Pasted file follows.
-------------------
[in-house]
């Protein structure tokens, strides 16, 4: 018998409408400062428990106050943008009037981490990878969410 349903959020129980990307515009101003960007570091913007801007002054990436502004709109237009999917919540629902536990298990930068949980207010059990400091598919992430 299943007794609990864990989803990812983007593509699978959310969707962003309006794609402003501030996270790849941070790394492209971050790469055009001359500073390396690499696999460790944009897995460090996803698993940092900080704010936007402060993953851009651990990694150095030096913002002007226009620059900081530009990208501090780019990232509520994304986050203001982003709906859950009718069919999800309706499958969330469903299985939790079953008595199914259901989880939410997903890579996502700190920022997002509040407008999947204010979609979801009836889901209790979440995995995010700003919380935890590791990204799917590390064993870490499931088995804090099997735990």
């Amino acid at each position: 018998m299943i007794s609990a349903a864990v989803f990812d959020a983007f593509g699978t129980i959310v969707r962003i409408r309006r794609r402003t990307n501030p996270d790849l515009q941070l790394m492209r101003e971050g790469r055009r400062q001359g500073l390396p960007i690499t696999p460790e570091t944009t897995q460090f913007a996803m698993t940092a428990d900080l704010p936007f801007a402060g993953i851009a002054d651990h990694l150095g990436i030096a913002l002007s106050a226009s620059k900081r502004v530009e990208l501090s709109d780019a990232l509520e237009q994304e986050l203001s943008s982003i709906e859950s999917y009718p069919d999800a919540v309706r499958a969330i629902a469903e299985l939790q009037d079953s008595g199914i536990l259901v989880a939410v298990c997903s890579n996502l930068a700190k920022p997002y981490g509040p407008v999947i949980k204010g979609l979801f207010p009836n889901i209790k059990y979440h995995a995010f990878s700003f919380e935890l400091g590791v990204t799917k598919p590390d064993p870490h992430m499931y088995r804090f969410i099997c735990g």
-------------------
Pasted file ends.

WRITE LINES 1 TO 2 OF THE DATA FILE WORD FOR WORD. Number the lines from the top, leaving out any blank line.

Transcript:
[in-house]
């Protein structure tokens, strides 16, 4: 018998409408400062428990106050943008009037981490990878969410 349903959020129980990307515009101003960007570091913007801007002054990436502004709109237009999917919540629902536990298990930068949980207010059990400091598919992430 299943007794609990864990989803990812983007593509699978959310969707962003309006794609402003501030996270790849941070790394492209971050790469055009001359500073390396690499696999460790944009897995460090996803698993940092900080704010936007402060993953851009651990990694150095030096913002002007226009620059900081530009990208501090780019990232509520994304986050203001982003709906859950009718069919999800309706499958969330469903299985939790079953008595199914259901989880939410997903890579996502700190920022997002509040407008999947204010979609979801009836889901209790979440995995995010700003919380935890590791990204799917590390064993870490499931088995804090099997735990």